JON CARDINELLI says the Springboks, particularly Morne Steyn, embarrassed themselves and South Africa with a shocking tackling effort in Wellington.
The Springboks delivered a mixed defensive showing against the All Blacks on 20 August, and were just as inconsistent in their efforts to stonewall the Welsh. There were the standouts, with Schalk Burger and Jaque Fourie blending vision, timing and raw power to flatten the opposition, and then there were the guilty parties that lacked both the necessary grunt and technique, Steyn chief among them.
The Bok defence conceded one try against the All Blacks in Port Elizabeth despite leaking as many as 23 linebreaks. Terrific scrambling defence saved them on that occasion, and the cover defence did another sterling job in Wellington. It was the Boks’ ability to get back and smother the Welsh attack that often saved their bacon.
South Africa enjoyed early dominance at the collisions, but lost their way as the game progressed. Wales lacked imagination with ball in hand, but found that when they were patient, the Boks were not impenetrable.
The Dragons enjoyed relative success when they targeted Steyn’s channel, and the flyhalf slipped three tackles in the first half alone. When he did effect a tackle, the Welsh ball-carrier still managed to cross the advantage line. It subsequently took a tremendous amount of work by Steyn’s team-mates to stifle the Wales’ attack.
Heinrich Brussow pinched the ball at the breakdown on several occasions when Wales were in a strong attacking position. There were some momentum-halting hits by Burger and Fourie showcased his supernatural ability to read the play when he shot out of the line, at which point a heavy tackle typically followed.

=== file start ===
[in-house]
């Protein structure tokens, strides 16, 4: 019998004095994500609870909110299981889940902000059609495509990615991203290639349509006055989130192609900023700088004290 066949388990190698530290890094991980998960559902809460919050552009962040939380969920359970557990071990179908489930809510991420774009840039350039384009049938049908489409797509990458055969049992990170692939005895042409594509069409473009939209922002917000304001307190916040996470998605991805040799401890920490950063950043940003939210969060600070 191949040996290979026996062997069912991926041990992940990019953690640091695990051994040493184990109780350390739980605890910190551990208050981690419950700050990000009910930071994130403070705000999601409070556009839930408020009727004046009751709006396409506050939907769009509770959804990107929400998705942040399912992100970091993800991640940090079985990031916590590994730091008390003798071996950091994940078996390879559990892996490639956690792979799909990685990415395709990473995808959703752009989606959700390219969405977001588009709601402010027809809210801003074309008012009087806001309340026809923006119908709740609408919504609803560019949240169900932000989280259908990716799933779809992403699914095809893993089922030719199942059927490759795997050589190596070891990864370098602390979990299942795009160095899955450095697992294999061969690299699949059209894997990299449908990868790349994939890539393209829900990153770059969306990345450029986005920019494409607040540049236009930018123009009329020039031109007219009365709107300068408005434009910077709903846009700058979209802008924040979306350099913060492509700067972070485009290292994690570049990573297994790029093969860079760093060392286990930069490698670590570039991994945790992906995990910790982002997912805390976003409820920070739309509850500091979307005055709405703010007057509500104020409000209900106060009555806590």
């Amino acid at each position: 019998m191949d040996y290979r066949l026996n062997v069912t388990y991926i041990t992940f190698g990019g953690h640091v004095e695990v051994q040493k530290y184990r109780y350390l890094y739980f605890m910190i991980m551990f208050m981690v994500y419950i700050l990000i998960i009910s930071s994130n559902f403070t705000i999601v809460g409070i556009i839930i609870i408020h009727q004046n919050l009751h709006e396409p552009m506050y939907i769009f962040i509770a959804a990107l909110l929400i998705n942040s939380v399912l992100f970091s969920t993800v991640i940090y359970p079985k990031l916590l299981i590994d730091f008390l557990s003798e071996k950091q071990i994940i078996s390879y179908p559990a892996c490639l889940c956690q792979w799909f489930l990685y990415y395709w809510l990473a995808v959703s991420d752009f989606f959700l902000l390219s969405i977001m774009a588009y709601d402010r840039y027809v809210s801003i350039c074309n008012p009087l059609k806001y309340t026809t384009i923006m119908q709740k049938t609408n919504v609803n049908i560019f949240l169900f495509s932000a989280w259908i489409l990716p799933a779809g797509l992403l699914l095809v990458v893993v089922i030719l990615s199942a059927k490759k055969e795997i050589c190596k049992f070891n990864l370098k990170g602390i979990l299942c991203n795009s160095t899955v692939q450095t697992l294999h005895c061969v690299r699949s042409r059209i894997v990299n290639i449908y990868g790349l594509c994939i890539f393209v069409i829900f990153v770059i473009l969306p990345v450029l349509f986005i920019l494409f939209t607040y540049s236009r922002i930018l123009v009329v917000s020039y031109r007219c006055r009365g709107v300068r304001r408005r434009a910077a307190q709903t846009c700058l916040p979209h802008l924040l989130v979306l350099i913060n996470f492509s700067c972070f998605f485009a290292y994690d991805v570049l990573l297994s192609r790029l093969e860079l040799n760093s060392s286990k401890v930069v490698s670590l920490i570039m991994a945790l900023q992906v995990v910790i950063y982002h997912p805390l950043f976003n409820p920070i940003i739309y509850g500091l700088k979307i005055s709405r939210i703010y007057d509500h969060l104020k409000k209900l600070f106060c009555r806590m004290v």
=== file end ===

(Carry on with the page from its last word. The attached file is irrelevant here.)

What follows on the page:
The injury to Jean de Villiers saw Butch James introduced at an early stage, and the former Bath flyhalf certainly made his presence felt. James launched himself at the Welsh, connecting in two instances to jolt the ball loose. He conceded a penalty in the second half when he mistimed his run, but when Jannie du Plessis did an impression of a revolving door in the very next passage of play, James was the man to deliver a snuffling hit.
The Boks were very fortunate that Wales made so many handling errors. After that initial period in the first half where they conceded the try, they challenged the Boks up front. They controlled possession well but never took the right options consistently. They often made the first break but never finished because the ball-carrier failed to find his support, or kicked the ball away.
After a solid performance, Fourie lapsed to allow Toby Faletau through, and the Wales No 8 added insult to injury when he handed off Steyn for good measure. It was a massive moment in the game as Wales had finally earned some reward for their dominance.
Jamie Roberts steamrolled the hapless Steyn seconds later, and the cover defence only managed to get back in the nick of time. Wales lost the ball forward at the ensuing ruck, and so South Africa had staved the killer blow. Brussow made another positive contribution when he held a Welsh maul up, seemingly on his own, to give the Boks another moment of reprieve.
How important those rare instances of brave defence proved to be. The Boks managed to wrest back the initiative, thanks in no small part to substitutes like Bismarck du Plessis and Willem Alberts. Francois Hougaard scored after the Boks had controlled the ball well, and suddenly the ascendancy was with the Boks.
It will go down as one of the great escapes. The result is huge in the context of the competition, but Peter de Villiers needs to take a lesson from the performance. The Boks’ defence has been susceptible for some time, and many of the problems stem from the incumbent flyhalf’s inability to tackle or prevent the ball-carrier from crossing the gain line.